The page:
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10 Dark Secrets Of The Sun Cults

by Abraham Rinquist
fact checked by Jamie Frater

The Sun is one of the most ancient symbols of divinity. For millennia, people have seen this star as the center of their spiritual universe. It gives life, reminds us of our mortality, and offers a glimpse into the possibility of rebirth. The archaeological record is filled with enigmatic objects offering tantalizing clues about these ancient sun cults.

10 Earliest Eclipse

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Photo credit: Ancient Origins

On November 30, 3340 BC, Irish Sun worshipers carved the first known representation of a solar eclipse. The engravings into three megalithic stones are located on the Cairn L site in County Meath. Researchers discovered that the Sun illuminates a special chamber within the monuments on November 1 and February 2, which mark the halfway points between the solstices and equinoxes.

The stone carvers predate the Celts. However, all later arrivals to the Emerald Isle continued Sun worship in some form. Brigit was the Celtic deity of light. Known as “The Bright One,” the Sun goddess was later absorbed into the Christian pantheon of saints.

Experts were able to trace the origin back to a specific date. Out of the 92 eclipses they analyzed, only the one in 3340 BC matched the location of the stones. Chinese astronomers made the previously oldest known eclipse carving in 2800 BC.

9 Sun Cults: Mayan Solar Sacrifice

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At the Mayan site of Tikal, archaeologists unearthed evidence of human sacrifice related to Sun worship. Researchers believe that a man and boy were killed and burned to reenact the myth of twins who immolated themselves to be reborn as the Sun and Moon. This legend is widespread throughout Mesoamerica. However, there has never been concrete proof of human sacrifice associated with the myth.

Tikal’s Burial PP7TT-01 contains the body of a boy between 10 and 14 and a man between 35 and 40. Discovered at the bottom of a pit, they had been sacrificed and burned. Obsidian blades and rib lesions suggest that the victims were killed before they were set ablaze.

Others believe that they were still alive when cast into the pyre. The burial pit was built close to Tikal’s solar cycle calendar structures. The grave was also built on the compound’s eastern edge, associated with the rising Sun.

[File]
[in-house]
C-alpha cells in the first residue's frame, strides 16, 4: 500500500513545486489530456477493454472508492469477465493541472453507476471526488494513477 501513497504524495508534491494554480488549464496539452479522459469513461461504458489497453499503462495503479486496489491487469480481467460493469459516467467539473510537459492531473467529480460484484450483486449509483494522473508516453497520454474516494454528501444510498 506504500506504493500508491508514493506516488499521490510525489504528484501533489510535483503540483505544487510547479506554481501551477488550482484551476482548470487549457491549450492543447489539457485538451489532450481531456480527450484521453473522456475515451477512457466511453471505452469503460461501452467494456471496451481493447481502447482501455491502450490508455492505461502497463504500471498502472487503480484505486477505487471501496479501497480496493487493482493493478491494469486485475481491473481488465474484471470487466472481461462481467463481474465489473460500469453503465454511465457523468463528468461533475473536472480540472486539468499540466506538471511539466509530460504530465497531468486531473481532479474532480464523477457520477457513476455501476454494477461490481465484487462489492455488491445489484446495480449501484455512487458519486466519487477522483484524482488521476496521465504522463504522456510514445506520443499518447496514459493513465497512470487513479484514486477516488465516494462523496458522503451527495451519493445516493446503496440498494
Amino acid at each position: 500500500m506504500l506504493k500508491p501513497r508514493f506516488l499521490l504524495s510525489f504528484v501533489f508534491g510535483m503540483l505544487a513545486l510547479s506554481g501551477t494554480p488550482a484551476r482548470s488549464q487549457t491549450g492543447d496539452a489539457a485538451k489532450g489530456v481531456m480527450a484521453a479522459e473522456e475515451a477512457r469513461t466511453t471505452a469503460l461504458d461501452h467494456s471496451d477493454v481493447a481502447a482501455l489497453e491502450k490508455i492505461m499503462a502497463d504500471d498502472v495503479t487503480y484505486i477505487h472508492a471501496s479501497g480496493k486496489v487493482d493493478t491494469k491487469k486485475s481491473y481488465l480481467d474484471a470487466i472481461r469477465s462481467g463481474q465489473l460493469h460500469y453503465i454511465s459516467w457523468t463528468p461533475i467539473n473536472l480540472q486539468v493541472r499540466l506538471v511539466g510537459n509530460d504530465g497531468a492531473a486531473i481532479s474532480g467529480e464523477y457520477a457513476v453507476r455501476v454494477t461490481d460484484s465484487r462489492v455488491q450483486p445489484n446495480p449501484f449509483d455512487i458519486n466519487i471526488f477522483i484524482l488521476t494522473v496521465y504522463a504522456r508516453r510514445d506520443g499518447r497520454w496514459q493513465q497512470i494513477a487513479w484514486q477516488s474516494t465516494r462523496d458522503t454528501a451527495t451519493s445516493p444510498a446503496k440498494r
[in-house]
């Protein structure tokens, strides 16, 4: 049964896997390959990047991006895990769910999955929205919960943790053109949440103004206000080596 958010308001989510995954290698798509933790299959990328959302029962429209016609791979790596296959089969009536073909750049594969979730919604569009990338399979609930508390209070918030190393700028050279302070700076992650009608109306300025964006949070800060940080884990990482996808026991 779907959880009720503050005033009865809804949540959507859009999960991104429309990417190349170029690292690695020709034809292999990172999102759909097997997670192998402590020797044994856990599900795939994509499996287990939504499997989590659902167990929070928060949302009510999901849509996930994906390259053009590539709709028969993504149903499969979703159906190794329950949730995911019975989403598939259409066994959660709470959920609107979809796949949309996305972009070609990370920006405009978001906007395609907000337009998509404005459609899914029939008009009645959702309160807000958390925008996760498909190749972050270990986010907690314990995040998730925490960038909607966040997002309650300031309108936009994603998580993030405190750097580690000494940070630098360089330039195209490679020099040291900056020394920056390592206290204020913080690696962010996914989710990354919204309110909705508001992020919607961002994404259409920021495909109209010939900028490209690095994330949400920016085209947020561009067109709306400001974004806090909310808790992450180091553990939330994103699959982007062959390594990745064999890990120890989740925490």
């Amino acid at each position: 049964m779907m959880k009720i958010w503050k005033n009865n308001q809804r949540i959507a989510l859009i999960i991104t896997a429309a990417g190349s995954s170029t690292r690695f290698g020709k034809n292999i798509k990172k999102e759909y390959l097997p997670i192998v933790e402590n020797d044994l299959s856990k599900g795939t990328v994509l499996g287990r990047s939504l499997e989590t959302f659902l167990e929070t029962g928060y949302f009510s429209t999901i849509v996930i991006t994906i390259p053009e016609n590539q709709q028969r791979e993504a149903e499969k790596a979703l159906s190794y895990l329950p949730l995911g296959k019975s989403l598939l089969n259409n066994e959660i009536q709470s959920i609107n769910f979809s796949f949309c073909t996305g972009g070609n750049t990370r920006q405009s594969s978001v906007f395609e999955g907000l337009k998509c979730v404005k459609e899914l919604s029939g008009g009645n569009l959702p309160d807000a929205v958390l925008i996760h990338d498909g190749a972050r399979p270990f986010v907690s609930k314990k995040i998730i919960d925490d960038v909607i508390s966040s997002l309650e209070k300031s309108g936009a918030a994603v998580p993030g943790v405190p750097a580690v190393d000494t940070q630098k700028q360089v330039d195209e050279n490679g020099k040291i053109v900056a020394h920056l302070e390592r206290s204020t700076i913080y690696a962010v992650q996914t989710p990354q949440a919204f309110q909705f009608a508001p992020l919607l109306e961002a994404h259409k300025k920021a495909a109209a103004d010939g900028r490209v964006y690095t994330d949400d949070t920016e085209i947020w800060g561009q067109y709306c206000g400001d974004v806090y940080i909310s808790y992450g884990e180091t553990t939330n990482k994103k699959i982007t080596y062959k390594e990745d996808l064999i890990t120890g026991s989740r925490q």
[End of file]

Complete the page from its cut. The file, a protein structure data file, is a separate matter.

8 Grave Of The Sun Priestess

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In 1921, archaeologists uncovered the burial of a “Sun priestess” in Denmark. Dated back 3,400 years, Egtved Girl was buried in an oaken coffin along with her infant. Between 16 and 18, the 160-centimeter (5’3″) girl was found wearing a Sun-shaped bronze belt buckle.

Experts interpret her belt as evidence that she was a priestess in an ancient Nordic Sun cult. The partially cremated bones of her child were found alongside her in a bark box.

Isotope analysis of Egtved Girl’s teeth revealed that she was likely born and raised in the Black Forest 800 kilometers (500 mi) to the south. Her clothes were typical for Denmark in the era. However, they were made from animals that lived elsewhere.

It is likely that she tried to integrate herself into foreign society by imitating their clothing. Experts believe that Egtved Girl married into a Danish chiefdom and was buried in her adopted home.

7 Britain’s Magical Gold

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Photo credit: Live Science

Archaeologists recently discovered that Bronze Age Irish Sun worshipers sought out “magic” gold from across the sea for their sacred artifacts. Chemical analysis revealed that the 4,000-year-old gold, which was assumed to have been mined locally, came from southwestern Britain.

The most common forms for this alien gold were Sun shapes, which reflected the spiritual beliefs of the island. No similar artifacts have been found in Britain, which suggests that the gold was exported and then worked on in Ireland.

Southwestern Britain was the site of a Bronze Age gold rush. Experts theorize that 200 kilograms (440 lb) of gold were extracted from Cornwall and West Devon. Some believe that the gold was a by-product of the more important tin industry.

Cornish tin was essential to Western Europe during the Bronze Age as tin was an integral part of the alloy along with copper. It is unknown whether British gold was more common or sought after specifically for aesthetic and symbolic qualities.

6 Trundholm Sun Chariot

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Photo credit: Malene Thyssen

In 1902, archaeologists discovered the Trunholm Sun chariot in a Danish bog. Dated between 1800 and 1600 BC, the 58-centimeter-long (23 in) artifact consists of a horse, six wheels, and a disc—all made of bronze. The disc is covered with a thin gold sheet on one side.

The hollow-cast sculpture is one of the earliest representations of horses in Europe. Some speculate that the wheels were in place to move the horse and solar disc during ritual performances. Others believe that the wheels simply may have helped the chariot stand upright.

According to Klaus Randsborg of the University of Copenhagen, the dimensions of the “Sun side” represent one-third of a solar year and the “Moon side” represents six lunar months. The idea of “traveling Suns” pervades the mythology of the ancient world. Norse, Celtic, Hindu, Greek, and Egyptian religions all perceived that the Sun was carried across the sky by a solar deity or animal.